If I told you that the most scintillating vocal performance on the New York stage right now is that of a man on his own singing in Yiddish in a disused synagogue, you wouldn't believe me.
If I added that the man is Mandy Patinkin, famed on Broadway for his work in "Evita" and "Sunday in the Park With George," you might begin to change your mind.
And yet, the intitial skepticism is reasonable enough. Even after you've seen it, it's hard to understand the power of Patinkin's performance. How can a man singing old songs in what is, for me at least, an unknown language be so riveting?
One obvious answer is the sheer virtuosity of Patinkin's vocals and of the exquisite accompaniment by Eric Stern and Paul Ford on piano and by Saeka Matsuyama on violin.
Patinkin's voice does have an extraordinary range, from piercing falsetto to rumbling bass. But what's really important is the artistic tact with which he uses it.
"Mamaloshen" is something much more ambitious than just a nostalgic revival of Yiddish favorites. It is an attempt to capture through song the texture of Jewish life, and by extension of all immigrant life, in America. This means making the songs move from pleasure to despair.
Patinkin executes a breathtaking swoop from the joyous atmosphere of a drunken wedding to a dark sequence of numbers dealing with war, the Holocaust and the death of a sweatshop tailor in a strike. It takes both nerve and skill to pull this off, and Patinkin has an abundance of both. He combines the chutzpah of the old vaudeville performers with the technical discipline of a classical singer.
Patinkin also gives the concert the intensity and the shape of a drama. Instead of indulging in nostalgia, he explores the tensions of the immigrant experience by bouncing the Yiddish songs off American standards like "White Christmas" and "Take Me Out to the Ballgame."
Most daringly and brilliantly, Patinkin makes Paul Simon's "American Tune" the stream in which all the other songs flow.
Pieces of this modern Jewish-American masterpiece float in and out of the recital, so that when, at the end, Patinkin sings it in Yiddish, it has become an extraordinary meditation on what's lost and what survives in the passage from old Europe to the New World.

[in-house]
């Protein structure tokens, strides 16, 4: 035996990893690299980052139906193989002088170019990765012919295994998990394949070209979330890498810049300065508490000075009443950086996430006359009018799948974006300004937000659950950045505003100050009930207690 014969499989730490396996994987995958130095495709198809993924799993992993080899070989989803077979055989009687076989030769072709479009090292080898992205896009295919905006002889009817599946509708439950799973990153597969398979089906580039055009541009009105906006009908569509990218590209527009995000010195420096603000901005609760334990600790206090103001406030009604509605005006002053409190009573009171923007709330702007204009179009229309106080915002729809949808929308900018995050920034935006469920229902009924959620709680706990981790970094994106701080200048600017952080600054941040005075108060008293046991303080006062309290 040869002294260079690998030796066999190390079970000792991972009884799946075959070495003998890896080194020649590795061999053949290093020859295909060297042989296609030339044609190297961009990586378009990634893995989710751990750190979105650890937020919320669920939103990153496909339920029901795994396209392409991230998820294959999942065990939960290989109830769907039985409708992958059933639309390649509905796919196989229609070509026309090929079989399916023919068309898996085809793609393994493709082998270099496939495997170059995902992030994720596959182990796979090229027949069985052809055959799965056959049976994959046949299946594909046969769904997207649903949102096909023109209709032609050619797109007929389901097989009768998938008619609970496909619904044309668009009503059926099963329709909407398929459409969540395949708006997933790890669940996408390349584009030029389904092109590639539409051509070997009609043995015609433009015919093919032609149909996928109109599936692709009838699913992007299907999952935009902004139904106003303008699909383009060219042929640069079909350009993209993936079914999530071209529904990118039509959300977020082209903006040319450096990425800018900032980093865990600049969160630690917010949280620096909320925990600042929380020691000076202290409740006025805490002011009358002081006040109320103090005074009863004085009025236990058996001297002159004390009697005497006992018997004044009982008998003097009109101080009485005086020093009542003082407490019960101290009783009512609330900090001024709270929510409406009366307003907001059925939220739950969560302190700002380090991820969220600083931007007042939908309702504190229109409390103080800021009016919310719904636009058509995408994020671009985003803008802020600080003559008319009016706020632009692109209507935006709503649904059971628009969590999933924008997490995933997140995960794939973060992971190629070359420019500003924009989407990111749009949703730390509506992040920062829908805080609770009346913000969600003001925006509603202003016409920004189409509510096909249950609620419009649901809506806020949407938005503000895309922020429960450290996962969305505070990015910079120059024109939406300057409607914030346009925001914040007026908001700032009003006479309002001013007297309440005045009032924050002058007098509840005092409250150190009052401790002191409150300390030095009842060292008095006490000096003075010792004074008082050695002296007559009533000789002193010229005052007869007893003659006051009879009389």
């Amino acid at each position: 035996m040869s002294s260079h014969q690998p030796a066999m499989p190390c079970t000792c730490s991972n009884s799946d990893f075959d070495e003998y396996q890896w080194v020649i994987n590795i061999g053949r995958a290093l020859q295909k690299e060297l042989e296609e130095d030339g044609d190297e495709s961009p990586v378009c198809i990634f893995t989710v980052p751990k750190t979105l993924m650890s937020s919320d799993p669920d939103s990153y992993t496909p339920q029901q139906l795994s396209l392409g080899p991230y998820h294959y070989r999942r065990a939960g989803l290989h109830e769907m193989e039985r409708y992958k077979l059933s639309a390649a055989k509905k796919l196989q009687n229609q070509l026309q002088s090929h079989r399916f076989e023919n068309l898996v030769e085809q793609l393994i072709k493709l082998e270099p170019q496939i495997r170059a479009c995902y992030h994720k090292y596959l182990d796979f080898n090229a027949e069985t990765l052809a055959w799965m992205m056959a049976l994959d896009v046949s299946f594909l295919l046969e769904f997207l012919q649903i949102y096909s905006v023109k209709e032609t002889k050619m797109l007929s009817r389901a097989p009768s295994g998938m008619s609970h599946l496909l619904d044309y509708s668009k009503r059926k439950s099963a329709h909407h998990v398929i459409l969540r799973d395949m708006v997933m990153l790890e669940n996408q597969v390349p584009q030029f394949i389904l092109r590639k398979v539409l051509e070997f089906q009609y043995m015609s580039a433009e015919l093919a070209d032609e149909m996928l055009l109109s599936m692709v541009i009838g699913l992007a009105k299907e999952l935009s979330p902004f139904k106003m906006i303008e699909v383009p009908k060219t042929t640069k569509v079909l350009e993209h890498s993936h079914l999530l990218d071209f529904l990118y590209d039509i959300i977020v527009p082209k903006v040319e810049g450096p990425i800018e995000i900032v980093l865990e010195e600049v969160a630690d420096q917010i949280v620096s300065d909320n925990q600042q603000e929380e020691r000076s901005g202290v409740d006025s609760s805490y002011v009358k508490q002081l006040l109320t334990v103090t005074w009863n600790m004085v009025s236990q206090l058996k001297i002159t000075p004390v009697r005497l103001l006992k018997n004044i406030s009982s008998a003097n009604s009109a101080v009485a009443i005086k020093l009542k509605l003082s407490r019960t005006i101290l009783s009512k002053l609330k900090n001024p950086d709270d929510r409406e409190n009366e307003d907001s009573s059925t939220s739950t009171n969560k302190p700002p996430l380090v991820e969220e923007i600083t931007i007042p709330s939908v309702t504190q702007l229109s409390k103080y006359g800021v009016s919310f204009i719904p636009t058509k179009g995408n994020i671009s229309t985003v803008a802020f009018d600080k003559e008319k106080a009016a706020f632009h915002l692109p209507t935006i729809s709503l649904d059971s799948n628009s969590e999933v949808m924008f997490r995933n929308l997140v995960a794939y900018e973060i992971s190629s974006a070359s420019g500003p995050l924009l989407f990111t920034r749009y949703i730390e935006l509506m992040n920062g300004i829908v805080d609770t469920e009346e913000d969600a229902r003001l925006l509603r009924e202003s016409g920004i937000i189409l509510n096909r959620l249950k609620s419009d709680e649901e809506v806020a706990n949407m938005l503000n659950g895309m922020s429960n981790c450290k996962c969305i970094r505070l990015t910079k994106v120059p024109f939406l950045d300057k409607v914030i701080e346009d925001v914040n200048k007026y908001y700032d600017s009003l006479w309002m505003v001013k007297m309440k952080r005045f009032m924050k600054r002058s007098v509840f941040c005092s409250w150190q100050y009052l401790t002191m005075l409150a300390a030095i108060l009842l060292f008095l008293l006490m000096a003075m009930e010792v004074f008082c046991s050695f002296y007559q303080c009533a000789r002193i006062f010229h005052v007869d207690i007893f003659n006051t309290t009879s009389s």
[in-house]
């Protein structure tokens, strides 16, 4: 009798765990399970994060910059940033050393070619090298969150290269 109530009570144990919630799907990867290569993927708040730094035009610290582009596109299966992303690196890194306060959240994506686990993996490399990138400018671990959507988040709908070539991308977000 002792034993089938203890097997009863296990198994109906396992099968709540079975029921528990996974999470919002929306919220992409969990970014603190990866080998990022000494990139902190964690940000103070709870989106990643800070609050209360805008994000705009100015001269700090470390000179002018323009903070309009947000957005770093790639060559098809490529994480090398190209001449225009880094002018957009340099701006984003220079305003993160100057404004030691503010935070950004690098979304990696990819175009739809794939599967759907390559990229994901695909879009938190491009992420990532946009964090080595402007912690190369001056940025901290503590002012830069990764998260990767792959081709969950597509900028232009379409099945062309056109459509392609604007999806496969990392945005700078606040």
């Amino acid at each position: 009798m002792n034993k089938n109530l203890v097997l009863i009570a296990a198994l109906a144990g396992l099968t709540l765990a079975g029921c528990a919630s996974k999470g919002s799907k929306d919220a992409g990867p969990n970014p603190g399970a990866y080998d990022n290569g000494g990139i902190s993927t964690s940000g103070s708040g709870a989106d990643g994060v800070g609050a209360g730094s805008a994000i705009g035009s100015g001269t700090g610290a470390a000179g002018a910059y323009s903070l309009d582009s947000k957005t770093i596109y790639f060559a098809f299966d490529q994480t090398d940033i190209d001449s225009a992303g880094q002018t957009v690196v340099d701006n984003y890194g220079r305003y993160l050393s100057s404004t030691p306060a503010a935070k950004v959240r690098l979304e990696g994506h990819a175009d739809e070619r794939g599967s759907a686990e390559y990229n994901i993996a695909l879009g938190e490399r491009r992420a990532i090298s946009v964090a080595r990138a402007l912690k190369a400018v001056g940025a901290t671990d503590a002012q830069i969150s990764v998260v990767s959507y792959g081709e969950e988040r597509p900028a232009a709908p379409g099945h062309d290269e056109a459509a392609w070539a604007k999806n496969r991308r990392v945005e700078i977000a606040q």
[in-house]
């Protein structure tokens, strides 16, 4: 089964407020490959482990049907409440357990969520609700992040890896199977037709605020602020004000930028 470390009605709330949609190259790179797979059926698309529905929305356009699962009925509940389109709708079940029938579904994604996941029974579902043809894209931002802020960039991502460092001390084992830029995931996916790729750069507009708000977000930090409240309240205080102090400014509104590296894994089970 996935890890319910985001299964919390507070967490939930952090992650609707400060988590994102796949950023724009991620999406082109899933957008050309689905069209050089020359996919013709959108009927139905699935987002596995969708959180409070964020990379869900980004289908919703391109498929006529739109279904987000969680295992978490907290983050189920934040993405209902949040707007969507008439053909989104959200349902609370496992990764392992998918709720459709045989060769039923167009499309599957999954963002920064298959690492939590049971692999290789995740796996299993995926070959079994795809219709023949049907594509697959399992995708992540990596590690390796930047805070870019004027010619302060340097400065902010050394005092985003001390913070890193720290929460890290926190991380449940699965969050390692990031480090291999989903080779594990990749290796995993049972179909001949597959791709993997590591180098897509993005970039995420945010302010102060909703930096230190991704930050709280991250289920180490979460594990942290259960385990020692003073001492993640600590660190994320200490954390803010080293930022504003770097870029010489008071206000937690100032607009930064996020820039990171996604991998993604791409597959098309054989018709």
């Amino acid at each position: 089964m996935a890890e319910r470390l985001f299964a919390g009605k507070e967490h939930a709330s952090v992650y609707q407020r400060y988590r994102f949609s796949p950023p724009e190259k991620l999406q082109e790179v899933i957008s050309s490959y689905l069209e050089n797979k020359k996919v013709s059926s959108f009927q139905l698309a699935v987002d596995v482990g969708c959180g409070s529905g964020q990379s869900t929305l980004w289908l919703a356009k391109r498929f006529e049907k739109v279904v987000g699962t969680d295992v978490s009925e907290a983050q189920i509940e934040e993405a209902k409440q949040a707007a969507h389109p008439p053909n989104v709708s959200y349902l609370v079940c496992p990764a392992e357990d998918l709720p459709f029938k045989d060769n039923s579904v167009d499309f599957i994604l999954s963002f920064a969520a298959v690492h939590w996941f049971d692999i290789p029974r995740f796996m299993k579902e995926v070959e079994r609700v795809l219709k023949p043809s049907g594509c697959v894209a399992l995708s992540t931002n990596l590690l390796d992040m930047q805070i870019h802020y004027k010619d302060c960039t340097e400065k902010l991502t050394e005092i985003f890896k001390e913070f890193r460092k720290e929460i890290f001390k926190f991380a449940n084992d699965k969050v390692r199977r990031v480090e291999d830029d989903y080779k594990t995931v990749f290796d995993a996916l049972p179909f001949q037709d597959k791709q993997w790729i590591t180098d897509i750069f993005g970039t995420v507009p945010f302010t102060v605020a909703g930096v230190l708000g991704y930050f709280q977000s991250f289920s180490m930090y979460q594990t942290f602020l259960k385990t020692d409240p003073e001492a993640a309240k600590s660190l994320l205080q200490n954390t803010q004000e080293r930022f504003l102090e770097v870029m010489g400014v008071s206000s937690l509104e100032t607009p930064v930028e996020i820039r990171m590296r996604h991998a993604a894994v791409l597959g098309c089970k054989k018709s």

Who knew "White Christmas" could sound so lovely in Yiddish? Or "Somewhere Over the Rainbow"? Apparently Mandy Patinkin had an inkling, and the musical veteran has brought his distinctive vocal style to bear on these transfigured American classics as well as a host of Yiddish originals in "Mamaloshen," a remarkable evening of song in a language you certainly won't hear at your average recital, let alone booming from the stage of a Broadway house.
Patinkin's hourlong show, a transfer to a limited stand at the Belasco after a successful run at the Lower East Side's Angel Orensanz Center, is a poignant and warmly comic cycle of songs that celebrate the American immigrant experience and the emotional and musical legacies of the Jewish people. In assembling the evening, Patinkin has included both traditional folk songs that are unknown to the average contemporary audience and favorite chestnuts translated into Yiddish.
His opening song, for example, a lullaby sung in Patinkin's uniquely reedy falsetto tones, segues almost imperceptibly into "Mayn Mirl," which it takes a few bars to realize is none other than "Maria," from Bernstein and Sondheim's "West Side Story." The effect, of course, is to illuminate some of the sources of the music that has shaped American culture through the work of great popular songwriters such as Bernstein, Irving Berlin and Harold Arlen.
As this show so intriguingly reveals, Yiddish is a language that holds astonishing expressive possibilities (the wraparound Paul Simon tune --- the only one sung in English --- sounds startlingly flat by comparison), and Patinkin does justice to just about all of them. He's boisterously comic one moment, exhorting the audience to do the "Hokey Pokey," and plaintive the next, turning a song called "Papirosin," about a boy surviving the war by selling cigarettes, into a mournful little drama. The show, which Dodger plans to tour after the Broadway stint, will surely be a unique highlight of Patinkin's varied career.
A qualm: Since this is a traditional song recital --- right down to the generic flower arrangements at either side of the stage --- why not include translations of the lyrics in the program, as at classical vocal recitals? Most audiences, largely Jewish though they may be, probably don't understand Yiddish, and it would enrich the experience considerably.